Well, after a few weeks of research, I finally got myself a Nikon-refurbished D40 for $460 out the door with the 18-55mm lens.
The need for the camera arose out of a lost $50 point-and-shoot and the need to take about 100 pictures for a book I am publishing. Having a background in photography (1.5 years high school photography classes with a professional working photographer), I would've been comfortable with my old-fashioned manual focus Canon AE-1, but by the time I bought the film and developing for all the shots I need, I would've been out a hundred bucks or so, plus the time of making digital scans. Despite being very poor, I felt it was time to upgrade to a digital SLR.
I looked at the Pentax 100D. Truth be told, it was the camera I wanted and when I found it at Circuit City, new, for $411 after rebate, I wanted to jump on it, but they were sold out. I'm a sensual person. I dig the way things feel and taste and smell and the Pentax is supposed to be a great shooting experience. Since I'm not a pro-photographer trying to eke out the last fraction of a megapixel, I felt that this was worth something. Also, the Pentax has backwards compatability to every Pentax lens ever produced and in-camera Vibration reduction. Man, did I want that VR in a bad way!
But then, this refurb popped up on eBay. Good price, reportedly far better picture quality, more options, a great kit lens. That's when I remembered that my Canon AE-1 didn't have "Vibration Reduction" and I managed to take perfectly fine pictures without it. Heh. So I got the Nikon and am happy to report I am thrilled with it. The best things about it are
1. You can do an in-camera color-correction with a full RGB histogram. This means no more funky blue or orange pictures out of the camera.
2. Auto-ISO makes the lack of Vibration Reduction a minor issue. The camera can be set to auto-select a higher "ISO" equivalent at slow shutter-speeds. So when you're shooting at 1/30th of a second, you don't have VR, but the camera bumps your ISO rating from 200 to 400, just for that one shot so you can keep the higher shutter speed. That makes VR really only an issue for long tele lenses, and let's be honest, if you're shooting those kinds of shots, you'll have a $3000+ lens that comes equipped with that feature anyway... and it'll work WAY better than the built-in feature on a $400 camera.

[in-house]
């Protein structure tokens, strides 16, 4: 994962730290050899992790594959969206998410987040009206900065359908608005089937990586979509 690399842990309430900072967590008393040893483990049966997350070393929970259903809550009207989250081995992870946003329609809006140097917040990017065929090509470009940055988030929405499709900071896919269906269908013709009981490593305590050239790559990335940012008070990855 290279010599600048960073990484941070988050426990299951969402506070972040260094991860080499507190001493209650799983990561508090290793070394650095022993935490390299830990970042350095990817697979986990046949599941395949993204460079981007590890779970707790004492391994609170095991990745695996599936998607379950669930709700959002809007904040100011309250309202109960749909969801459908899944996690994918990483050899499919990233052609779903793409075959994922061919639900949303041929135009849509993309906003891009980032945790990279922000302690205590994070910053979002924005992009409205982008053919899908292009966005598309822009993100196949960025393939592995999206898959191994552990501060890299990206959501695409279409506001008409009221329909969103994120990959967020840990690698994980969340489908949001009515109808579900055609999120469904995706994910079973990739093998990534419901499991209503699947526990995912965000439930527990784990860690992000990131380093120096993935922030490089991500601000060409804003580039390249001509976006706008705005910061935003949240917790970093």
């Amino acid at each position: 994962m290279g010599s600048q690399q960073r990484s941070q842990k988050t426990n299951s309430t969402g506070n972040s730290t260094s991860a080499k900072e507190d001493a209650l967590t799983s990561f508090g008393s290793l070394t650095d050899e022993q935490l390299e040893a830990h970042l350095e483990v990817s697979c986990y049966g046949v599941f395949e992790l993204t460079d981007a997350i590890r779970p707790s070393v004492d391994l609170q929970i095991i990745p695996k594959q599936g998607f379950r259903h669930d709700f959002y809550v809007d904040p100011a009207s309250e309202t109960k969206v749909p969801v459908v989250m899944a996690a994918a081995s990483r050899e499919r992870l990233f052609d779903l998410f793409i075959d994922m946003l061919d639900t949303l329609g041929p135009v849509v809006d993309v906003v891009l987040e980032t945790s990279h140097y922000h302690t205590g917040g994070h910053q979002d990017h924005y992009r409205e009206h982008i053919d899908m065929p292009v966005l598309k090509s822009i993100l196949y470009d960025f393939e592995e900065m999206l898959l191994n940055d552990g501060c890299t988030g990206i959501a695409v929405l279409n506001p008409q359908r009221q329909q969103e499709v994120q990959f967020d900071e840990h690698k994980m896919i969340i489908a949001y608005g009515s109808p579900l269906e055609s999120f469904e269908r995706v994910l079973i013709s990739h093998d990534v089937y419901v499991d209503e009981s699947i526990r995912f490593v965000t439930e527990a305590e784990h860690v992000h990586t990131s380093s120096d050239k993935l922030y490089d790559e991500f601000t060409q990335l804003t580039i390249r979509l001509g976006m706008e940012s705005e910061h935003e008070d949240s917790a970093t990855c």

3. Great quality as ISO 1600. You can seriously make a nice 16x20 print with ISO 1600. And it goes to ISO 3200 if you need it.
4. It's lightweight.
5. It's available for about $500.
6. Six MegaPixels. Before you say that isn't enough, see the picture below.. taken at ISO1600. Really, how much more do you need?
I'm reacquainting myself with all the different features of an SLR as I also get comfortable with the digital menus and how everything is laid out. One of the things I've noticed about dSLR cameras, and digital things in general, is that it's possible to get so caught up in all the things you CAN do, that you forget what it is you're SUPPOSED to do. I'm already playing around with exposure compensation and white balance and other "crutches" for people who can't take a good picture. Speaking of not taking good pictures though...
Just from my first day of dinking around with it... In my defense, I haven't even TRIED to compose any shots or looked for good subjects, I'm just walking around going snap-snap-snap to get a feel for things... Here's one, No Flash, ISO1600
with shutter 1/30s @ F5.6, 22mm, in fading daylight. This is "Medium" Quality. I could always bump it up to "fine" if I felt I needed more resolution.
And the same picture, just cropped...
Even closer... But now we are getting ridiculous!!! Again, this is ISO1600